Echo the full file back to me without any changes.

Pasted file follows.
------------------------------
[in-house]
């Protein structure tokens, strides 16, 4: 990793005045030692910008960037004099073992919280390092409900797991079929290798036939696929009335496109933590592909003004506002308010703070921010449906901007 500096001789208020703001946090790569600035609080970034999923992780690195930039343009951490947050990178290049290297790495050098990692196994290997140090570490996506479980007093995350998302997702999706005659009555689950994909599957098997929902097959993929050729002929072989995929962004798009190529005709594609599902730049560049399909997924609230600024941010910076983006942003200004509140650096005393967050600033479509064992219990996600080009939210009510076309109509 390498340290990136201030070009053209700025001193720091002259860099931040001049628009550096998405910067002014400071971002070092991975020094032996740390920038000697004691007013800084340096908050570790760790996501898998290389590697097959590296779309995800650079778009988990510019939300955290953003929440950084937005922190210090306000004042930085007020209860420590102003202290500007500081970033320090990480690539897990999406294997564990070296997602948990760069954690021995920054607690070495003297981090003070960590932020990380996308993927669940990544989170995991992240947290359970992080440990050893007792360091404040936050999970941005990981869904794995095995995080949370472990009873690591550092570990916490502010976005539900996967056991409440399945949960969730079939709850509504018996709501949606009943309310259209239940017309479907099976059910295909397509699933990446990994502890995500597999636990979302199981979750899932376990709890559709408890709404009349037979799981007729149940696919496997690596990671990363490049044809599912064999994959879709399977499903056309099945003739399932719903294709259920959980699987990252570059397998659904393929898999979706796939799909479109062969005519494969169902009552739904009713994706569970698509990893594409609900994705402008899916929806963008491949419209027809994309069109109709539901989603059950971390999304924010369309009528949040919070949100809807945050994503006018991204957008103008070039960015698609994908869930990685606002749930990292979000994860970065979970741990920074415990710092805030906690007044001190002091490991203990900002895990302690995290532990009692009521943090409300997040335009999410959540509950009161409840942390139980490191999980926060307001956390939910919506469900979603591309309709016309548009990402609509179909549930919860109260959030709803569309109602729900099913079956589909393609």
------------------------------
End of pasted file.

[in-house]
């Protein structure tokens, strides 16, 4: 990793005045030692910008960037004099073992919280390092409900797991079929290798036939696929009335496109933590592909003004506002308010703070921010449906901007 500096001789208020703001946090790569600035609080970034999923992780690195930039343009951490947050990178290049290297790495050098990692196994290997140090570490996506479980007093995350998302997702999706005659009555689950994909599957098997929902097959993929050729002929072989995929962004798009190529005709594609599902730049560049399909997924609230600024941010910076983006942003200004509140650096005393967050600033479509064992219990996600080009939210009510076309109509 390498340290990136201030070009053209700025001193720091002259860099931040001049628009550096998405910067002014400071971002070092991975020094032996740390920038000697004691007013800084340096908050570790760790996501898998290389590697097959590296779309995800650079778009988990510019939300955290953003929440950084937005922190210090306000004042930085007020209860420590102003202290500007500081970033320090990480690539897990999406294997564990070296997602948990760069954690021995920054607690070495003297981090003070960590932020990380996308993927669940990544989170995991992240947290359970992080440990050893007792360091404040936050999970941005990981869904794995095995995080949370472990009873690591550092570990916490502010976005539900996967056991409440399945949960969730079939709850509504018996709501949606009943309310259209239940017309479907099976059910295909397509699933990446990994502890995500597999636990979302199981979750899932376990709890559709408890709404009349037979799981007729149940696919496997690596990671990363490049044809599912064999994959879709399977499903056309099945003739399932719903294709259920959980699987990252570059397998659904393929898999979706796939799909479109062969005519494969169902009552739904009713994706569970698509990893594409609900994705402008899916929806963008491949419209027809994309069109109709539901989603059950971390999304924010369309009528949040919070949100809807945050994503006018991204957008103008070039960015698609994908869930990685606002749930990292979000994860970065979970741990920074415990710092805030906690007044001190002091490991203990900002895990302690995290532990009692009521943090409300997040335009999410959540509950009161409840942390139980490191999980926060307001956390939910919506469900979603591309309709016309548009990402609509179909549930919860109260959030709803569309109602729900099913079956589909393609």